Although online shopping was steadily increasing before Covid-19, the effect of Covid has been far more widespread than anyone could have predicted. As bricks and mortar stores were closed, Australian ecommerce boomed with 5.1 million households shopping online in the month of April.  Year on year, ecommerce has increased over 80%.  In 2019, 1.6 million households bought something online each week while in April 2020 that figure rose to 2.5 million households each week. By the end of 2020, ecommerce is estimated to account for 15% of the total retail market (excl. cafes, restaurants & take away).
The early adopters of online shopping primarily wanted cheaper goods although the post Covid online shopper could represent the rise of the convenience shopper, less price conscious and keener on customer service. They want it to be hassle free and for the items to arrive quickly. The unprecedented rise in recent months has shifted consumer behaviour to a stronger reliance on technology to undertake everyday activities, as well as a change in Brand Loyalty as many customers in lockdown were forced to buy through necessity rather than preference. The rise of the ‘Buy Now Pay Later’ services has also played its part by providing consumers with more affordable ways of purchasing online items. Interestingly the time of day for online sales has been spread out a bit more since Covid although the 7-10pm and 2-5pm areas still make up 50% of all the purchase times.   
Retailers have the unique opportunity of capturing this ever increasing online shopper if they can set up efficiently for ecommerce. A growing consumer base with an increased confidence in online shopping is now available, making this a perfect time to introduce ecommerce into your business if you haven’t done so already.


As they say, everything is relative in life.  Although the August advertising spend is down by 17.2%, it is being touted as a good result despite it being the 5th worst result since 2007 when SMI started,.  Probably because the 4 largest declines of all time occurred in the previous 4 months (Apr-Jul’20).  Therefore, August is seen as the media agency market continuing to recover after Covid wreaked havoc on client’s advertising spend. 
The Digital media reported the most resilient result with bookings back just 4.7% as both the Social Media (+30.6%) and Pure Play Video Sites (+28.7%) sectors delivered strong growth. TV also reported a solid result (-11%) with the Metropolitan TV market delivering the smallest YOY decline of 10.7%. The recovery is underscored by the fact that more than a quarter of all SMI Product Categories reported higher media investment in August. Supermarkets, Health Insurance, Government, Health Care, Household Cleaning Products and Smartphones all delivered double digit growth, while Bank Brand/Sponsorship lifted 8%.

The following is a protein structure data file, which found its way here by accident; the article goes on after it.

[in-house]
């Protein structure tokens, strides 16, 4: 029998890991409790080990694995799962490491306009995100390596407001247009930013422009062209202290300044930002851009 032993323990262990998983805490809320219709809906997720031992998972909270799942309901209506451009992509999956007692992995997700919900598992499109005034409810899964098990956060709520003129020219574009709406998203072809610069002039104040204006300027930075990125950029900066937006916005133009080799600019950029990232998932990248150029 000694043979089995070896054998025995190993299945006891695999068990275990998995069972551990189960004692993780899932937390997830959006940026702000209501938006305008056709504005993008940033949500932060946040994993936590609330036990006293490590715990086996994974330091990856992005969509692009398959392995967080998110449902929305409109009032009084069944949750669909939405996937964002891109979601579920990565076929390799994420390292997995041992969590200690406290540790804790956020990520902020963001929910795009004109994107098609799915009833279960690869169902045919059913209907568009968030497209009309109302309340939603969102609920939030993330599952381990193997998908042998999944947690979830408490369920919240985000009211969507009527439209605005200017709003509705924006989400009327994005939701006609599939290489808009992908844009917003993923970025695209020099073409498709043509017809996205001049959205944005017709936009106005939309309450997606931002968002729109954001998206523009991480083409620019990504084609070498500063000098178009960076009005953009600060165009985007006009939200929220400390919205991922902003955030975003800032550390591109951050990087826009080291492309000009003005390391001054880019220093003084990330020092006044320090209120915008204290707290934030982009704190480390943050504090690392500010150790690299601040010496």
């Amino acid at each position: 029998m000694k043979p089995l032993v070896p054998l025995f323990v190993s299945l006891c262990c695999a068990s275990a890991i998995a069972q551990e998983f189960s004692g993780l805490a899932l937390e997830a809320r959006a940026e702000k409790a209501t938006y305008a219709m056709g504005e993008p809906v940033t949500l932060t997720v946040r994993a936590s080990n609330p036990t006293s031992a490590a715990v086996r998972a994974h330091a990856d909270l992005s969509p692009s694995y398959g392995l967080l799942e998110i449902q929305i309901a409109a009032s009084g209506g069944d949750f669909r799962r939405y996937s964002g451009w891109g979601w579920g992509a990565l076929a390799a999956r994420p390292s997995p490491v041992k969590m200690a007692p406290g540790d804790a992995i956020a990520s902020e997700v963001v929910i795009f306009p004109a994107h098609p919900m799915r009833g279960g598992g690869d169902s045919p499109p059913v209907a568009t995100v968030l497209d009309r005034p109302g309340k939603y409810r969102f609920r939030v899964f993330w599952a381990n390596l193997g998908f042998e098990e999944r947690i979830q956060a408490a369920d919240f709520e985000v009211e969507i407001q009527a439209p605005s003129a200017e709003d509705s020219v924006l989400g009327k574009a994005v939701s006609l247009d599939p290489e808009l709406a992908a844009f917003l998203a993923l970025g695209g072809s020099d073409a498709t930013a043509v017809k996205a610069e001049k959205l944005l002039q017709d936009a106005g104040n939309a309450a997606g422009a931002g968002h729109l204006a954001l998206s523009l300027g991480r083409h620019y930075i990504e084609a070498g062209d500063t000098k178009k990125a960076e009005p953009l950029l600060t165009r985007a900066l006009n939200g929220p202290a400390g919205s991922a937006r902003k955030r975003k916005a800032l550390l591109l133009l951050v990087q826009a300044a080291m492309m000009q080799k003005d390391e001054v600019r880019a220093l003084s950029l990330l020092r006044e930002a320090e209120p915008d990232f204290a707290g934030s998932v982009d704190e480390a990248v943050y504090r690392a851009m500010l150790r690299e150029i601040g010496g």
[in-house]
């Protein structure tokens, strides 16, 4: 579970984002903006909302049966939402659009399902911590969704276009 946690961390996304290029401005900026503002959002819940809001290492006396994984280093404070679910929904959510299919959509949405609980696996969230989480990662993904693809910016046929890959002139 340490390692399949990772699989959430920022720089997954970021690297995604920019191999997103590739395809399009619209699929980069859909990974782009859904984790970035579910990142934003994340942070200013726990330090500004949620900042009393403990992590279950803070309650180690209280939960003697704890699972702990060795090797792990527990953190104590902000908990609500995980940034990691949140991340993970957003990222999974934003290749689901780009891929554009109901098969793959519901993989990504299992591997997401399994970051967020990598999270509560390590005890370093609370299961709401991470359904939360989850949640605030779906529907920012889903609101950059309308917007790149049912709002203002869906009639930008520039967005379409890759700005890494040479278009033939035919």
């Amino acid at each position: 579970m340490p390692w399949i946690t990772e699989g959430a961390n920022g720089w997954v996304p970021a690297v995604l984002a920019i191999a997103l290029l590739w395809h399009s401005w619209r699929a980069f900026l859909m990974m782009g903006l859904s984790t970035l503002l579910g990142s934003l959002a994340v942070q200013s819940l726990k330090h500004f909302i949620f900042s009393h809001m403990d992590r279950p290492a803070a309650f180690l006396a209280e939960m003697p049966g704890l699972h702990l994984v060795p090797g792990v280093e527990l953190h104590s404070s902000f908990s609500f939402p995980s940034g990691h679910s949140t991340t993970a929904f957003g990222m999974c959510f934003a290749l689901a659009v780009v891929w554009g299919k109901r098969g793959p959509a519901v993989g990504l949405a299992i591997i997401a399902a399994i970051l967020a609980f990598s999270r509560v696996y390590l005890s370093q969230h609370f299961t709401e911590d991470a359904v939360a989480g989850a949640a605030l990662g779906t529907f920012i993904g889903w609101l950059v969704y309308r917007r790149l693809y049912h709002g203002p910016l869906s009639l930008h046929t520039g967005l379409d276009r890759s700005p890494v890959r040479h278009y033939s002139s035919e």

1. It is impossible to break an egg held end to end with one hand.
  2. Ch7 have re-secured FTA TV rights for Supercars for 2021–2025 after a 6 year break
  3. The top 1% of the world now owns 50.1% of the world's wealth
  4. Black Friday (27/11) and Cyber Monday (30/11) saw a 34% year-on-year growth in online purchases in Australia in 2019
  5. Queen Elizabeth II is a trained truck mechanic and driver
  6. Aug’20 Retail spend is up 7.1% compared to Aug’19 (ABS)

Pearman Pulse - September 2020


This week Facebook came out swinging (in the NY Times) against the ACCC’s draft code in what is looking to become quite a fight with the Australian Government. 
In a nutshell, the code will force Google & Facebook to pay Australian media companies (predominantly News Ltd & Nine) for using their news stories. Although this is local, it is seen as a test case for the world and has the potential to be adopted globally which is probably why Facebook announced their response in New York. Remember Australia leading the way with plain packaging cigarettes? As you would expect, there is an enormous amount of dollars at stake and potentially intellectual property for the tech companies. The consultation with the stakeholders finished last Friday so the next step is the release of final ACCC code.  Facebook said it will stop the sharing of local and international news on Facebook & Instagram while Google says it won’t be able to guarantee relevant articles on Google Search & YouTube.
Back to what’s at stake?  News Ltd have said it is worth $1 billion however Google is talking about a $10 million figure.  Only a $990 million difference in opinion!  Presently the code gets each party to enter negotiations and nominate a dollar figure for what they believe the news content is worth.  After 3 months of negotiations, each party submits a bid figure and an arbitration panel selects one of those figures that both parties must abide with. This makes it dangerous for either party to shoot too high or too low as they could potentially drive the panel to select the other’s bid.  After 3 months of discussions and negotiations we assume the difference will be smaller than $990 million.